8 Post-registration education and practice standards Nurses and midwives must maintain their registration by meeting our Prep standards. Those who do not comply with the Prep requirements will cause their registration to lapse and will be unable to work. There are two separate Prep standards that affect registration: the Prep practice standard and Prep continuing professional development (CPD) standard. The Prep practice standard In order to meet the practice standard, nurses and midwives must have undertaken 450 hours of registered practice in their capacity as a nurse or midwife in the previous three years. The Prep CPD standard To meet the CPD standard, nurses and midwives must have undertaken 35 hours of learning activity in the previous three years. More information about Prep can be found on our website. You can also view The Prep handbook (2011) on our website which sets out what is expected of nurses and midwives. Overseas-trained nurses and midwives Depending on their country of training, nurses and midwives are admitted to our register via different routes. Nurses and midwives trained outside the EU or EEA When nurses or midwives who trained outside the EU or EEA apply to join our register, we will check their education and practice experience. We will also verify their good character and language competence. We require an IELTS score of 7 for all applicants who trained outside the EU or EEA, regardless of which country they are from or whether that country is majority English speaking. Nurses and midwives from inside the EU or EEA EEA countries include the 27 member states of the EU, as well as Iceland, Liechtenstein and Norway. The same rules also apply to Switzerland. The process of recognising qualifications from the EU and EEA is governed by legislation based on the principle of freedom of movement. What we cannot do as a regulator By law we cannot: systematically test the language competence of nurses and midwives who trained within the EU or EEA test the knowledge of applicants trained within the EU or EEA who meet EU requirements for direct entry to the register 8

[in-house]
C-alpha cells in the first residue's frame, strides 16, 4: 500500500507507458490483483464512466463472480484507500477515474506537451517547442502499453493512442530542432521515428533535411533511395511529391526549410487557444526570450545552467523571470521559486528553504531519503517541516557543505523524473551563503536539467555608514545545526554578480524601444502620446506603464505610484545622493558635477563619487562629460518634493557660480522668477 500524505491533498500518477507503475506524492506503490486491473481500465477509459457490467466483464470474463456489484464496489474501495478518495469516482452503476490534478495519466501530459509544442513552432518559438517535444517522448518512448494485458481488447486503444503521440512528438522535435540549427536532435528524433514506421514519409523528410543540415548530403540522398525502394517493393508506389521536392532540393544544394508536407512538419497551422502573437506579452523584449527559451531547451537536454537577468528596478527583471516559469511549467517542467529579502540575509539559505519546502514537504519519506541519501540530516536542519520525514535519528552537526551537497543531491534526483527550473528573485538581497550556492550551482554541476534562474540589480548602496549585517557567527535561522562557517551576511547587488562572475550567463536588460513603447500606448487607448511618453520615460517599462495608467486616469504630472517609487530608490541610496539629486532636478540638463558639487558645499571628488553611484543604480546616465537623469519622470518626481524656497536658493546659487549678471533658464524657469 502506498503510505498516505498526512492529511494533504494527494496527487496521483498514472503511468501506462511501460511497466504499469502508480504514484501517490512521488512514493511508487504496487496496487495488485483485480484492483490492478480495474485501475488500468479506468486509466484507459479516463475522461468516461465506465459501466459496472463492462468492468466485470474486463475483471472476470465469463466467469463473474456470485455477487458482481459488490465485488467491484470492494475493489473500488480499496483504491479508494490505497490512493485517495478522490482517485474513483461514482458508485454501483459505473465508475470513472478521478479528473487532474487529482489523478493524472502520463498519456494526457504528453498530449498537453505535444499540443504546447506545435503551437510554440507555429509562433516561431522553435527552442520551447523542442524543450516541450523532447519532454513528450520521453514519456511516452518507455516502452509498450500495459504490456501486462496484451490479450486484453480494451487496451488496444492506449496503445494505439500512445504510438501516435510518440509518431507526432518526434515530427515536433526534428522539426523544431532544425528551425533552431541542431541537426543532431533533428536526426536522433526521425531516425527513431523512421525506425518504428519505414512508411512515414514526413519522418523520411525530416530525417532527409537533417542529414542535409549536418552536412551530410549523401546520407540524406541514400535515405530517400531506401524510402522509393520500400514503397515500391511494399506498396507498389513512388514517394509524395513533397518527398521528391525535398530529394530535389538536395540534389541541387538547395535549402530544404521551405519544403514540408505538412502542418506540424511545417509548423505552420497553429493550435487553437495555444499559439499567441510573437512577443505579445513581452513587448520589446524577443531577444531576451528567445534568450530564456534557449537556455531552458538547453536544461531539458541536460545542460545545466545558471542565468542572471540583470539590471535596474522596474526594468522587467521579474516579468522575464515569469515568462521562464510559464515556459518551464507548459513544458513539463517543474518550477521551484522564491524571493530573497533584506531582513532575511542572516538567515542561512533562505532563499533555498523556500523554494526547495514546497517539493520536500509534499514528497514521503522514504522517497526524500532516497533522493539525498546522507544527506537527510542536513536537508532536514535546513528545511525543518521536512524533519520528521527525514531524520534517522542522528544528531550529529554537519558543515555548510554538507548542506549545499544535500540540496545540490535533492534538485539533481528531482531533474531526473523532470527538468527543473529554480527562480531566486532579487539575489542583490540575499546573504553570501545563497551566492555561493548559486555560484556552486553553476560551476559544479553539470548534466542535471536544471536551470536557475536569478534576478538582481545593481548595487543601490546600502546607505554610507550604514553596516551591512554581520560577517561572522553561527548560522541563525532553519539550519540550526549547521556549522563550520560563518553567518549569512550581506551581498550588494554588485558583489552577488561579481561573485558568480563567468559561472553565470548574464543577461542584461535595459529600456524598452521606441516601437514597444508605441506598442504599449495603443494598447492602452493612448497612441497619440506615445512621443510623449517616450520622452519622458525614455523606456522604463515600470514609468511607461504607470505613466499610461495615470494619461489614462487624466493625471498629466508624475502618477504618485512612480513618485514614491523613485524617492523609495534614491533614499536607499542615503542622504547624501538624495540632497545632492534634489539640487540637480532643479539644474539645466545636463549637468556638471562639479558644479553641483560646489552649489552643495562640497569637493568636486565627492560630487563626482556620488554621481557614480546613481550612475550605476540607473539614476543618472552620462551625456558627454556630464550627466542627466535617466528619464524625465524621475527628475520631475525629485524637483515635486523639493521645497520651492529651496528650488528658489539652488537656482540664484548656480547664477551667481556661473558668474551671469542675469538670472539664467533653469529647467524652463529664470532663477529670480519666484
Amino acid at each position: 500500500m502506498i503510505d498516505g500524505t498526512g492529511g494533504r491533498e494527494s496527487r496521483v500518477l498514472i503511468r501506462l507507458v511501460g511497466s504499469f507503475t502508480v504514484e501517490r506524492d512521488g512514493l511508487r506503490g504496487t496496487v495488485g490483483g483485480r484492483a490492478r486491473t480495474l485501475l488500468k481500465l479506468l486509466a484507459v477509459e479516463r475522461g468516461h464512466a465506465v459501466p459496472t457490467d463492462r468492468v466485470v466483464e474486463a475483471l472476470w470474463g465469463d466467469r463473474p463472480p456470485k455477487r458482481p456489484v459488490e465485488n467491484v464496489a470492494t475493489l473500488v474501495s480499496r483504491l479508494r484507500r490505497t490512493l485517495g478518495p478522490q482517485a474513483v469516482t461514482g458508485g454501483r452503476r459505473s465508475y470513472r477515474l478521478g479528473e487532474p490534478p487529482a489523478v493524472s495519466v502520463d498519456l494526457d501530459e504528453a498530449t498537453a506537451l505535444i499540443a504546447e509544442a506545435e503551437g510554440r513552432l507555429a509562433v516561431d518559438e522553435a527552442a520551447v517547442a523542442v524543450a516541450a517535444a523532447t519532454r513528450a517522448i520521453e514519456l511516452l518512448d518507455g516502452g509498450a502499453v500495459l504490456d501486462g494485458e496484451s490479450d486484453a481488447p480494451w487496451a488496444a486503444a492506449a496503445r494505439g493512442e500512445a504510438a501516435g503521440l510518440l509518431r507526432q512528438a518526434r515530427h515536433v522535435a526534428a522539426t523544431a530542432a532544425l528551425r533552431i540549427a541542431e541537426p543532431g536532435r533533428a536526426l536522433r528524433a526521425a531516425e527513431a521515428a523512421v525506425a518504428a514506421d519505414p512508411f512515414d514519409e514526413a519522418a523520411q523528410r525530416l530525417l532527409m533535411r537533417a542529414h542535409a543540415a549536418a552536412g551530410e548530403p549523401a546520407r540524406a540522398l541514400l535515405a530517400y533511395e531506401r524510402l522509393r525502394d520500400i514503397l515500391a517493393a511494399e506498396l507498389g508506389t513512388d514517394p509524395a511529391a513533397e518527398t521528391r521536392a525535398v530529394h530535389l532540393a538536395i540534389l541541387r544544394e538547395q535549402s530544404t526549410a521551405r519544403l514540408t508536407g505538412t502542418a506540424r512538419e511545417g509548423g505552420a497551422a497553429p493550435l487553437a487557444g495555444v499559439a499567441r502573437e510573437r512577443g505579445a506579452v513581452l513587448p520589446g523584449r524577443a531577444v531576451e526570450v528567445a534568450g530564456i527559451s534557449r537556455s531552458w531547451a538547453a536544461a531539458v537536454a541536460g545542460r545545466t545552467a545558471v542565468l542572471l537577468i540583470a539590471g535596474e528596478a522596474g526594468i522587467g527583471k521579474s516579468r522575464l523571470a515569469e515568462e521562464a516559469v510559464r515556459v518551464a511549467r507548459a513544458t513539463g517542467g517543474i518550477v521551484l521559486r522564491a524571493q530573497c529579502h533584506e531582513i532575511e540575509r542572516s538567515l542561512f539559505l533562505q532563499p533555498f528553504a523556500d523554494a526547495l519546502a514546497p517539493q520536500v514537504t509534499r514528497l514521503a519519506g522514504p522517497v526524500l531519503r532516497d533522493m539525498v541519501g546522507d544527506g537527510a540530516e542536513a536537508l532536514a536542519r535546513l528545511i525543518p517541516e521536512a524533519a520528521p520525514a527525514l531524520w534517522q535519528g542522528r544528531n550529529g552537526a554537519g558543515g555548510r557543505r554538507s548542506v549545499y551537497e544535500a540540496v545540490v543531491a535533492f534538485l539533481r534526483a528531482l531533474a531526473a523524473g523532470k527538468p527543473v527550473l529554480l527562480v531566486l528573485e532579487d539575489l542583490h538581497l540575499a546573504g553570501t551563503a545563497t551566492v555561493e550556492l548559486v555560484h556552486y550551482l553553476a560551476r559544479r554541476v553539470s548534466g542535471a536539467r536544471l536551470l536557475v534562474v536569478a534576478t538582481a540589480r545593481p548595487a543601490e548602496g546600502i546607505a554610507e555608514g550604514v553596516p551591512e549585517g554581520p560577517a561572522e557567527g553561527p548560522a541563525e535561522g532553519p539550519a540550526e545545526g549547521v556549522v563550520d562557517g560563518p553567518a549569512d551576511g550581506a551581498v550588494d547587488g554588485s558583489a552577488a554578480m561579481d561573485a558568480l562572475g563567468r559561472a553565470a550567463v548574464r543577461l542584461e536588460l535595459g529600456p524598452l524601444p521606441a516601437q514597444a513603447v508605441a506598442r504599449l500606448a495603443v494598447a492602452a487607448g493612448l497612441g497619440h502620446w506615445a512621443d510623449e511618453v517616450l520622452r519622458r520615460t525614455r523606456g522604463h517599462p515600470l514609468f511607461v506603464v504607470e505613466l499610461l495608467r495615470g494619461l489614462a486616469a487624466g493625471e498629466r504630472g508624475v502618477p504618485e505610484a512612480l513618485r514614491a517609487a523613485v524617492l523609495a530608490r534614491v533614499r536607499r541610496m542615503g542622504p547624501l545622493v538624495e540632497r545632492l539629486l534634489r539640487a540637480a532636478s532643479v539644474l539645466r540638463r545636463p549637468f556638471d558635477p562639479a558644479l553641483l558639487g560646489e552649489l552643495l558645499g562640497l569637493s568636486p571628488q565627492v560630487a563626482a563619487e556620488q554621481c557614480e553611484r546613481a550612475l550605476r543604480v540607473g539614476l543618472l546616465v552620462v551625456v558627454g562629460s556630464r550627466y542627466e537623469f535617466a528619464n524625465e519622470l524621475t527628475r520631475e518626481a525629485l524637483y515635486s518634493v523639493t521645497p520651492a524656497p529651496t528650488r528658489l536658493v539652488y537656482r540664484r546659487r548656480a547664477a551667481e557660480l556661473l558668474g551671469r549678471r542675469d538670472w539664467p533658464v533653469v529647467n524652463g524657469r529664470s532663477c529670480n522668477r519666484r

9 check whether a nurse or midwife who meets the EU requirements for direct entry to the register has undertaken professional experience since they originally qualified, regardless of how long ago they qualified, and check whether a nurse or midwife who trained before their country joined the EU or EEA has met the standards of knowledge and competence expected of UK and overseastrained nurses and midwives. At the point of publishing this document, we are discussing these issues with government authorities and European partners. What you can do as an employer EU legislation does not prevent you as the employer from checking that the nurse or midwife you recruit is competent, safe to practise, has up-to-date and contemporary knowledge, and has the necessary language and communication skills. You have a responsibility to ensure that your recruitment systems are robust, and it is good practice to: request and follow up references and verify any gaps in employment be assured that the nurse or midwife has the appropriate skills and knowledge to carry out their role be satisfied that the nurse or midwife can communicate effectively in English, both verbally and in writing (for example, by requiring applicants for patient-facing roles to write a care plan against a clinical scenario and then discussing it with them) carefully manage the induction and support of new employees regularly monitor and appraise your employees performance maintain a reminder system to regularly check the registration status of your employees using our employer confirmation service, and support your staff in achieving the Prep standards and do all you can to help them maintain their fitness to practise. Student nurses and midwives If there are fitness to practise concerns raised about a student, you should immediately contact the university to make them aware of the details. 9